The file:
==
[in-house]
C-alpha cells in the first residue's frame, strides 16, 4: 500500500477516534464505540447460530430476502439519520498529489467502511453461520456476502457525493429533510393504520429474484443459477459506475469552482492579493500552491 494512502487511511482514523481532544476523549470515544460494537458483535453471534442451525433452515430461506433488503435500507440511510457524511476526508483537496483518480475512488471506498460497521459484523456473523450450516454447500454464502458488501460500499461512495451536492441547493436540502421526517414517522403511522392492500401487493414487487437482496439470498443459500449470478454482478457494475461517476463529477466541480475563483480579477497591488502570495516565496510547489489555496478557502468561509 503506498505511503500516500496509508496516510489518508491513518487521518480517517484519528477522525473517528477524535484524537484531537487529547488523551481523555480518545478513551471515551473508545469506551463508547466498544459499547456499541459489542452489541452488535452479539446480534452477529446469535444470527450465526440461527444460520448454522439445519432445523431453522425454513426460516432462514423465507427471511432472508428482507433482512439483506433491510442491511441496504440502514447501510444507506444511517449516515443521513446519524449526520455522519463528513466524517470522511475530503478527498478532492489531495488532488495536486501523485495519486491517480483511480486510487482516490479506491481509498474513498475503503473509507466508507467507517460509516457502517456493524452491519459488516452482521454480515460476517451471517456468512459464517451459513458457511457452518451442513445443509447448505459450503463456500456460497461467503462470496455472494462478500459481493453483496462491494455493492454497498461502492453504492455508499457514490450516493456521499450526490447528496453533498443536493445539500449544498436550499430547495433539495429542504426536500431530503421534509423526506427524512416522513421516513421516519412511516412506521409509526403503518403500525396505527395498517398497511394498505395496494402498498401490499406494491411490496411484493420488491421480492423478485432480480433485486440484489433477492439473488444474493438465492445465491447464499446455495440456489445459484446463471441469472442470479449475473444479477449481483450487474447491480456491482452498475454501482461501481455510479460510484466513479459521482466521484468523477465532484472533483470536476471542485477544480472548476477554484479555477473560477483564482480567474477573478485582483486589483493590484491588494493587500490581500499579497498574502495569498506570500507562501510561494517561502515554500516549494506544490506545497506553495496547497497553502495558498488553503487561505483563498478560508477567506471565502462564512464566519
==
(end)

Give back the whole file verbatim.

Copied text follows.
[in-house]
C-alpha cells in the first residue's frame, strides 16, 4: 500500500477516534464505540447460530430476502439519520498529489467502511453461520456476502457525493429533510393504520429474484443459477459506475469552482492579493500552491 494512502487511511482514523481532544476523549470515544460494537458483535453471534442451525433452515430461506433488503435500507440511510457524511476526508483537496483518480475512488471506498460497521459484523456473523450450516454447500454464502458488501460500499461512495451536492441547493436540502421526517414517522403511522392492500401487493414487487437482496439470498443459500449470478454482478457494475461517476463529477466541480475563483480579477497591488502570495516565496510547489489555496478557502468561509 503506498505511503500516500496509508496516510489518508491513518487521518480517517484519528477522525473517528477524535484524537484531537487529547488523551481523555480518545478513551471515551473508545469506551463508547466498544459499547456499541459489542452489541452488535452479539446480534452477529446469535444470527450465526440461527444460520448454522439445519432445523431453522425454513426460516432462514423465507427471511432472508428482507433482512439483506433491510442491511441496504440502514447501510444507506444511517449516515443521513446519524449526520455522519463528513466524517470522511475530503478527498478532492489531495488532488495536486501523485495519486491517480483511480486510487482516490479506491481509498474513498475503503473509507466508507467507517460509516457502517456493524452491519459488516452482521454480515460476517451471517456468512459464517451459513458457511457452518451442513445443509447448505459450503463456500456460497461467503462470496455472494462478500459481493453483496462491494455493492454497498461502492453504492455508499457514490450516493456521499450526490447528496453533498443536493445539500449544498436550499430547495433539495429542504426536500431530503421534509423526506427524512416522513421516513421516519412511516412506521409509526403503518403500525396505527395498517398497511394498505395496494402498498401490499406494491411490496411484493420488491421480492423478485432480480433485486440484489433477492439473488444474493438465492445465491447464499446455495440456489445459484446463471441469472442470479449475473444479477449481483450487474447491480456491482452498475454501482461501481455510479460510484466513479459521482466521484468523477465532484472533483470536476471542485477544480472548476477554484479555477473560477483564482480567474477573478485582483486589483493590484491588494493587500490581500499579497498574502495569498506570500507562501510561494517561502515554500516549494506544490506545497506553495496547497497553502495558498488553503487561505483563498478560508477567506471565502462564512464566519